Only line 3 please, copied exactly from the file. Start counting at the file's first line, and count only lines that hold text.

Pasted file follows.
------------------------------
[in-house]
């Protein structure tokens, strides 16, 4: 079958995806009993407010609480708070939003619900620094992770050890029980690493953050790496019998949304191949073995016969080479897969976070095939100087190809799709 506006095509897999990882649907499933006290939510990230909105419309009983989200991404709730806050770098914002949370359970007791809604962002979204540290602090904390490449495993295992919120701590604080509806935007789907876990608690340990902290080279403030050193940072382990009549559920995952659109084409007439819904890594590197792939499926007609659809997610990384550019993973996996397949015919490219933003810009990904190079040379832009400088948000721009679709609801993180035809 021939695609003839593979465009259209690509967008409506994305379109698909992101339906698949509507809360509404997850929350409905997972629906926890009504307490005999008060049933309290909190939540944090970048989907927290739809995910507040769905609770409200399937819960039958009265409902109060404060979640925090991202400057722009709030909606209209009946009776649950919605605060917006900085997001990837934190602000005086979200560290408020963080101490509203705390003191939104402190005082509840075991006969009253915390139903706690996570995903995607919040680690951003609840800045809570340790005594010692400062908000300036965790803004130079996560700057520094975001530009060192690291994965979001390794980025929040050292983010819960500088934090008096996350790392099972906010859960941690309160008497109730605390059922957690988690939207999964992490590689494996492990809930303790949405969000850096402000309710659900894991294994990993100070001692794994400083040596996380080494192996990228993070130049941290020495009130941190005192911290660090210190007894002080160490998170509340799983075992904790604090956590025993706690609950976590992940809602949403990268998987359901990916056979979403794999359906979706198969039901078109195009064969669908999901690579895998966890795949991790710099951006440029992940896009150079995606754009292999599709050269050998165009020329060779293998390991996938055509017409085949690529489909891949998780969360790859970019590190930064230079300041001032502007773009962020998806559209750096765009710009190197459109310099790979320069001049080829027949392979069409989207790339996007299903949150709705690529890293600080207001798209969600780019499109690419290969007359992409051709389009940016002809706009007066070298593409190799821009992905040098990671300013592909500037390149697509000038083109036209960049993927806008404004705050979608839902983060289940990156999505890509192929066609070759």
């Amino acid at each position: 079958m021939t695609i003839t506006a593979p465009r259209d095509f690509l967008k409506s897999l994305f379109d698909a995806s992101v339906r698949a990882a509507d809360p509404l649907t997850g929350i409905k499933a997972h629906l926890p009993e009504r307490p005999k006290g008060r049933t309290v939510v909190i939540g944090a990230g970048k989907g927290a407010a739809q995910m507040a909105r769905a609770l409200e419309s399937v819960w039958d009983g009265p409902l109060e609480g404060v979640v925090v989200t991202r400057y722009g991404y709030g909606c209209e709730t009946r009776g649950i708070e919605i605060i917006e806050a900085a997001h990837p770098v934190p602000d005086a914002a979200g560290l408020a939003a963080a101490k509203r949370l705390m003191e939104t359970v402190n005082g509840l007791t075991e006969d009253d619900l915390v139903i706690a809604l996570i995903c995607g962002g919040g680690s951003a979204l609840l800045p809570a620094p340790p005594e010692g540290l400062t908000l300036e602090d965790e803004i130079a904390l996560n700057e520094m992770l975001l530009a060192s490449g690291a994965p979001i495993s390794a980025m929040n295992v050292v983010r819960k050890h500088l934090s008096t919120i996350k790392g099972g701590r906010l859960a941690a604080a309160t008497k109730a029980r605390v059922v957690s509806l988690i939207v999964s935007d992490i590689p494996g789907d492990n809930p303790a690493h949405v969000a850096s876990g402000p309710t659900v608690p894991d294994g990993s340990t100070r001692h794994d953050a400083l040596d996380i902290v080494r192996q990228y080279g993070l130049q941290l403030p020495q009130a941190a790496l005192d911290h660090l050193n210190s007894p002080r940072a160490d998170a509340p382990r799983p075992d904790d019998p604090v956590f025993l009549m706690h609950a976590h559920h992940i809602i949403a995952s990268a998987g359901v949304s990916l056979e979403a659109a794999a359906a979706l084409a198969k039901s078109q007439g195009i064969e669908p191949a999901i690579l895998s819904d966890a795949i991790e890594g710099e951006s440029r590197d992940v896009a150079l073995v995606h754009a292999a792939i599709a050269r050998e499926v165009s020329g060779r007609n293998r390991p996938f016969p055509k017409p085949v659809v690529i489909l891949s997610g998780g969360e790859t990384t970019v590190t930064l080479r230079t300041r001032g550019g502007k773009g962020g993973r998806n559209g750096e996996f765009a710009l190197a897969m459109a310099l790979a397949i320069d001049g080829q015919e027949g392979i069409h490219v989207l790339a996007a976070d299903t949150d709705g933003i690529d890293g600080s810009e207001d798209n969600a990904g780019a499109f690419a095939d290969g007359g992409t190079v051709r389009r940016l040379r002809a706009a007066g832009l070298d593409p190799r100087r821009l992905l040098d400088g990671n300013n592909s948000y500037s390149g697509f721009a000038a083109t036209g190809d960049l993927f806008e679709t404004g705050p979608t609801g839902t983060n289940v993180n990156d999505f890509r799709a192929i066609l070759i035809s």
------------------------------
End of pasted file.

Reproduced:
């Amino acid at each position: 079958m021939t695609i003839t506006a593979p465009r259209d095509f690509l967008k409506s897999l994305f379109d698909a995806s992101v339906r698949a990882a509507d809360p509404l649907t997850g929350i409905k499933a997972h629906l926890p009993e009504r307490p005999k006290g008060r049933t309290v939510v909190i939540g944090a990230g970048k989907g927290a407010a739809q995910m507040a909105r769905a609770l409200e419309s399937v819960w039958d009983g009265p409902l109060e609480g404060v979640v925090v989200t991202r400057y722009g991404y709030g909606c209209e709730t009946r009776g649950i708070e919605i605060i917006e806050a900085a997001h990837p770098v934190p602000d005086a914002a979200g560290l408020a939003a963080a101490k509203r949370l705390m003191e939104t359970v402190n005082g509840l007791t075991e006969d009253d619900l915390v139903i706690a809604l996570i995903c995607g962002g919040g680690s951003a979204l609840l800045p809570a620094p340790p005594e010692g540290l400062t908000l300036e602090d965790e803004i130079a904390l996560n700057e520094m992770l975001l530009a060192s490449g690291a994965p979001i495993s390794a980025m929040n295992v050292v983010r819960k050890h500088l934090s008096t919120i996350k790392g099972g701590r906010l859960a941690a604080a309160t008497k109730a029980r605390v059922v957690s509806l988690i939207v999964s935007d992490i590689p494996g789907d492990n809930p303790a690493h949405v969000a850096s876990g402000p309710t659900v608690p894991d294994g990993s340990t100070r001692h794994d953050a400083l040596d996380i902290v080494r192996q990228y080279g993070l130049q941290l403030p020495q009130a941190a790496l005192d911290h660090l050193n210190s007894p002080r940072a160490d998170a509340p382990r799983p075992d904790d019998p604090v956590f025993l009549m706690h609950a976590h559920h992940i809602i949403a995952s990268a998987g359901v949304s990916l056979e979403a659109a794999a359906a979706l084409a198969k039901s078109q007439g195009i064969e669908p191949a999901i690579l895998s819904d966890a795949i991790e890594g710099e951006s440029r590197d992940v896009a150079l073995v995606h754009a292999a792939i599709a050269r050998e499926v165009s020329g060779r007609n293998r390991p996938f016969p055509k017409p085949v659809v690529i489909l891949s997610g998780g969360e790859t990384t970019v590190t930064l080479r230079t300041r001032g550019g502007k773009g962020g993973r998806n559209g750096e996996f765009a710009l190197a897969m459109a310099l790979a397949i320069d001049g080829q015919e027949g392979i069409h490219v989207l790339a996007a976070d299903t949150d709705g933003i690529d890293g600080s810009e207001d798209n969600a990904g780019a499109f690419a095939d290969g007359g992409t190079v051709r389009r940016l040379r002809a706009a007066g832009l070298d593409p190799r100087r821009l992905l040098d400088g990671n300013n592909s948000y500037s390149g697509f721009a000038a083109t036209g190809d960049l993927f806008e679709t404004g705050p979608t609801g839902t983060n289940v993180n990156d999505f890509r799709a192929i066609l070759i035809s």